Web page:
Getting Ready for the Game


Since 1902, when the first Tournament of Roses football game was held at Tournament Park on Jan. 1, college football teams have squared off at the Rose Bowl. With such a long history it’s not surprising that the Rose Bowl game has achieved many milestones.

“This collegiate classic has been the occasion of many firsts. The Rose Bowl game was the occasion of the first local radio broadcast of an east-west bowl game in 1926, the first transcontinental radio broadcast of a sporting event in 1927, the first local telecast of a college football game in 1948, the first national telecast of a college football game in 1952 and the first coast-to-coast color telecast of a collegiate football game in 1962,” according to the Tournament of Roses website.

Today, Jan. 1, millions will be watching Florida State vs. Oregon State at the 101st Rose Bowl college football playoff semifinal game. The fans, the television cameras, not to mention social media, all have eyes on Pasadena’s Rose Bowl, so no pressure … right?

“We are pretty busy,” said George Cunningham, Rose Bowl stadium chief operating officer.

The stadium is also the home field for UCLA. Their games end in November and that is when preparation begins for the Rose Bowl game.

“Our meetings start [with the Tournament of Roses] in October/ November,” Cunningham said.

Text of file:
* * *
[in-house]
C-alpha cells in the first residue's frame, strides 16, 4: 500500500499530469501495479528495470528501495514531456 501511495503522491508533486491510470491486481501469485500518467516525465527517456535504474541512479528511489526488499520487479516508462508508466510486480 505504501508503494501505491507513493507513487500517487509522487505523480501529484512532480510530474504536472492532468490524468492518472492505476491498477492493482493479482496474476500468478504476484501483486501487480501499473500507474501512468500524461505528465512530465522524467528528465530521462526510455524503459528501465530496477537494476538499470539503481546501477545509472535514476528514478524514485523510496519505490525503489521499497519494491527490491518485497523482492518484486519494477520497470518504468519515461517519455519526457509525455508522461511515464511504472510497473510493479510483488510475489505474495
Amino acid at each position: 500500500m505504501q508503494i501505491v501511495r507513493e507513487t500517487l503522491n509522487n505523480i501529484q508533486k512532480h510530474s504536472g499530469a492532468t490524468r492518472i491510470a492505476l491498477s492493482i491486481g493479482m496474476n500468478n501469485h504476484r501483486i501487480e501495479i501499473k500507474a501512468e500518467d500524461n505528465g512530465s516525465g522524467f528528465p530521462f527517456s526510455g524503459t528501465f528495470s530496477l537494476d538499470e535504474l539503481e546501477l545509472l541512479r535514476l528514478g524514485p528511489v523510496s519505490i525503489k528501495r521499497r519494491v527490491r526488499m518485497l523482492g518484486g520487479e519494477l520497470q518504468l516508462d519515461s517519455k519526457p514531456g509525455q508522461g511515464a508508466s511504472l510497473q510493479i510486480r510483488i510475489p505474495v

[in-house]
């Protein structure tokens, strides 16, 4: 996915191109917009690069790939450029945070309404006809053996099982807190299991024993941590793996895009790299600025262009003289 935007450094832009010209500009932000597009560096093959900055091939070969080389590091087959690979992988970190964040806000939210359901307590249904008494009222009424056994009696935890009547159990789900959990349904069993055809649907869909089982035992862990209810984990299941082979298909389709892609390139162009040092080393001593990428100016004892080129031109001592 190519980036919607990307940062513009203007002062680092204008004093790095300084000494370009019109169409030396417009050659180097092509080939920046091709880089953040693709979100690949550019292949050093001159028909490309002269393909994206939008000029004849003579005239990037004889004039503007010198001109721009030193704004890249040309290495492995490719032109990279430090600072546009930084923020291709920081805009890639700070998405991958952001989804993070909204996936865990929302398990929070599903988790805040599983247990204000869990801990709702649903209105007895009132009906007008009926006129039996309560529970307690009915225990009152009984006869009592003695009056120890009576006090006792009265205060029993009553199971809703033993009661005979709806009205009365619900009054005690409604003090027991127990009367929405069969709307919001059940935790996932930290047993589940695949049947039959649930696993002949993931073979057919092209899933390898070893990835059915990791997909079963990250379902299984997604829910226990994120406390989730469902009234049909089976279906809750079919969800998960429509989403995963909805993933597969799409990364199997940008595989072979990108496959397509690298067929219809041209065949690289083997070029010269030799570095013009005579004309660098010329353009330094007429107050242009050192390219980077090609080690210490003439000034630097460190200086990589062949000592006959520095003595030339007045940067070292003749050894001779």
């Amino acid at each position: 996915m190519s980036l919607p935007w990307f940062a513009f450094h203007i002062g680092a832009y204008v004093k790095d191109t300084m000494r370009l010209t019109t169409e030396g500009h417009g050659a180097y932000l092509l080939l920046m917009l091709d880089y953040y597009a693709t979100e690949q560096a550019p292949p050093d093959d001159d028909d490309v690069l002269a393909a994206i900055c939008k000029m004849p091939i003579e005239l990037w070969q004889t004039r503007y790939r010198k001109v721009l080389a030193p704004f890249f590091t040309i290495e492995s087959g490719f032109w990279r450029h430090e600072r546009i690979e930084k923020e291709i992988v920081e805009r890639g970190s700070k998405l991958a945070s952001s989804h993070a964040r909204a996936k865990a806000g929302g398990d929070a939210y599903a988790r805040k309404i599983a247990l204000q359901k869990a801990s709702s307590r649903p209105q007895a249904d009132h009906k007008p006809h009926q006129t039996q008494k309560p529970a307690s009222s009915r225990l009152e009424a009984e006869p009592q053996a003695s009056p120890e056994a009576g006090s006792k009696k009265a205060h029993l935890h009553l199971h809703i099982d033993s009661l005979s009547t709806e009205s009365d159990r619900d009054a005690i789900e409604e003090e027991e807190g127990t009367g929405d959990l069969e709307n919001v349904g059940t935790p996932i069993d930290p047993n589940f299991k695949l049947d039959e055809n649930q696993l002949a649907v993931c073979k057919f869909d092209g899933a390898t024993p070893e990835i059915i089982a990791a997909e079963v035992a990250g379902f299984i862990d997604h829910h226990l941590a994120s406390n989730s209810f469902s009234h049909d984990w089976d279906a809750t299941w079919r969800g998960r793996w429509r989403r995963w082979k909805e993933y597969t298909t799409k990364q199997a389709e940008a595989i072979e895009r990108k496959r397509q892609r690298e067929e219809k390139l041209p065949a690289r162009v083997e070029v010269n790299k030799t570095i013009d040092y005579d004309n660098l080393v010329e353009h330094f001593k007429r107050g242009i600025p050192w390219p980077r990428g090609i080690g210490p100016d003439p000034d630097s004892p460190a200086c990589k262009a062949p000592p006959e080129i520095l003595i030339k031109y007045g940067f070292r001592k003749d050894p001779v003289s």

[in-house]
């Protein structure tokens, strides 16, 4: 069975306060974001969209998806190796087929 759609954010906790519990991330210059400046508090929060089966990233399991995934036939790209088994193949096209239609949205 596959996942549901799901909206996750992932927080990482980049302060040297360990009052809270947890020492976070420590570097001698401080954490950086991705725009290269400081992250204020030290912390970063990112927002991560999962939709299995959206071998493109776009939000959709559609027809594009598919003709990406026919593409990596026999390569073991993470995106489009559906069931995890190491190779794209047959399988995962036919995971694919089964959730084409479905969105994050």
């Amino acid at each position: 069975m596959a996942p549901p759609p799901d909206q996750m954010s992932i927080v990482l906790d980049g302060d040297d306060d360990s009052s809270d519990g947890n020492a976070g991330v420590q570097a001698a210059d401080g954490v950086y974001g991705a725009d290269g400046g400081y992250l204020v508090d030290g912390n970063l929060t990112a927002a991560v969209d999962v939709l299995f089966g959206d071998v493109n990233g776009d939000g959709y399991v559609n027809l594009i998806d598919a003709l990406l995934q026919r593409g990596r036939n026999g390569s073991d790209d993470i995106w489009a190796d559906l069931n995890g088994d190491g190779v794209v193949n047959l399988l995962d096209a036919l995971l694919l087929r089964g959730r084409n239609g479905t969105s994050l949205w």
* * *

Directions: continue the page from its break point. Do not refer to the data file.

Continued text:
Workers begin with a massive clean down and complete maintenance check of the entire stadium.

“And we replace the entire field with brand new sod,” he added.

The field was replaced the Friday after Thanksgiving, and this year the rains helped jumpstart the grass growing.

To those seated in the stadium on game day, everything looks like it effortlessly came together; however, each year those in charge know that’s not the case. Each year they face new challenges and changes, which have included social media.

“Social media helps us in how we communicate with fans,” said Cunningham. “In the past we would get a complaint about [something in the stadium] but it would be too late [to respond]. Now you get an instant feed.”

Cunningham has members of his staff monitoring social media for any issues people may have while at the stadium.

Being the 101st game is an especially exciting milestone for the Rose Bowl. Cunningham said he is excited about this year’s Rose Bowl because it moves past the century mark.

“It is the first playoff system of this era and we are part of it,” he said.

Cunningham does have a suggestion for those driving to the stadium on game day.

“We highly recommend people use public transportation,” he said. “If you are out of town you can take the [Metro] Gold Line that drops you at Union Station, get on at Union Station and come into Pasadena [where they will drop you off] a couple blocks away and [riders can get] a free shuttle to [the Rose Bowl].”

Traffic, parking and all information on the Rose Bowl game can be found at and